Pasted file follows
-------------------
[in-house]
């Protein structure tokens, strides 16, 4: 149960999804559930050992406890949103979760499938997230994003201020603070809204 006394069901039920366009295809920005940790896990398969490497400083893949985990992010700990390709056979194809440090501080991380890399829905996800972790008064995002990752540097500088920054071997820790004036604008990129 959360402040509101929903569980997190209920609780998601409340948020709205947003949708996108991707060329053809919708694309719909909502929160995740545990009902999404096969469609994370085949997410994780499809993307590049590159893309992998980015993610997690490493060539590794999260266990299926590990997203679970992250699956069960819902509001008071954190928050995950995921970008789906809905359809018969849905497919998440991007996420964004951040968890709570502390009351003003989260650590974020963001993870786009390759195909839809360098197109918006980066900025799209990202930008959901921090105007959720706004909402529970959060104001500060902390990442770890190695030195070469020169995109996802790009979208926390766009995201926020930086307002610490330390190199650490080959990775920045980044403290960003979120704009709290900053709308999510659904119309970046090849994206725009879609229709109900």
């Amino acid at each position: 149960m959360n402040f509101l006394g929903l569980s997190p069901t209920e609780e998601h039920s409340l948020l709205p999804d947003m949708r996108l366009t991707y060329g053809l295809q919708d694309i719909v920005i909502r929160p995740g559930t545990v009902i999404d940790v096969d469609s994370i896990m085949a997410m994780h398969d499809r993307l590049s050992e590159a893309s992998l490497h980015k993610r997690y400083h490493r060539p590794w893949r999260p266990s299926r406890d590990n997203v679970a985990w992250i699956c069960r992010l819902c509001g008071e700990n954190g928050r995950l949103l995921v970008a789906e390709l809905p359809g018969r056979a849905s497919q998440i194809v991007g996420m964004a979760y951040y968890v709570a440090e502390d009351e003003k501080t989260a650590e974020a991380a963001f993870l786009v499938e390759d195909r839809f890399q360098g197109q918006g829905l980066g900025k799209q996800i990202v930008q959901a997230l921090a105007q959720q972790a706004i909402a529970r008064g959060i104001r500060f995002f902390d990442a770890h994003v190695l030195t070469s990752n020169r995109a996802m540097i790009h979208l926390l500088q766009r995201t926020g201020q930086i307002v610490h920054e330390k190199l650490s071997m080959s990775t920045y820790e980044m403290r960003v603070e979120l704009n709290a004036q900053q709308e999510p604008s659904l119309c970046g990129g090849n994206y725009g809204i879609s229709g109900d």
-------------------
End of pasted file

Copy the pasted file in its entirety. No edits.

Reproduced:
[in-house]
């Protein structure tokens, strides 16, 4: 149960999804559930050992406890949103979760499938997230994003201020603070809204 006394069901039920366009295809920005940790896990398969490497400083893949985990992010700990390709056979194809440090501080991380890399829905996800972790008064995002990752540097500088920054071997820790004036604008990129 959360402040509101929903569980997190209920609780998601409340948020709205947003949708996108991707060329053809919708694309719909909502929160995740545990009902999404096969469609994370085949997410994780499809993307590049590159893309992998980015993610997690490493060539590794999260266990299926590990997203679970992250699956069960819902509001008071954190928050995950995921970008789906809905359809018969849905497919998440991007996420964004951040968890709570502390009351003003989260650590974020963001993870786009390759195909839809360098197109918006980066900025799209990202930008959901921090105007959720706004909402529970959060104001500060902390990442770890190695030195070469020169995109996802790009979208926390766009995201926020930086307002610490330390190199650490080959990775920045980044403290960003979120704009709290900053709308999510659904119309970046090849994206725009879609229709109900």
């Amino acid at each position: 149960m959360n402040f509101l006394g929903l569980s997190p069901t209920e609780e998601h039920s409340l948020l709205p999804d947003m949708r996108l366009t991707y060329g053809l295809q919708d694309i719909v920005i909502r929160p995740g559930t545990v009902i999404d940790v096969d469609s994370i896990m085949a997410m994780h398969d499809r993307l590049s050992e590159a893309s992998l490497h980015k993610r997690y400083h490493r060539p590794w893949r999260p266990s299926r406890d590990n997203v679970a985990w992250i699956c069960r992010l819902c509001g008071e700990n954190g928050r995950l949103l995921v970008a789906e390709l809905p359809g018969r056979a849905s497919q998440i194809v991007g996420m964004a979760y951040y968890v709570a440090e502390d009351e003003k501080t989260a650590e974020a991380a963001f993870l786009v499938e390759d195909r839809f890399q360098g197109q918006g829905l980066g900025k799209q996800i990202v930008q959901a997230l921090a105007q959720q972790a706004i909402a529970r008064g959060i104001r500060f995002f902390d990442a770890h994003v190695l030195t070469s990752n020169r995109a996802m540097i790009h979208l926390l500088q766009r995201t926020g201020q930086i307002v610490h920054e330390k190199l650490s071997m080959s990775t920045y820790e980044m403290r960003v603070e979120l704009n709290a004036q900053q709308e999510p604008s659904l119309c970046g990129g090849n994206y725009g809204i879609s229709g109900d």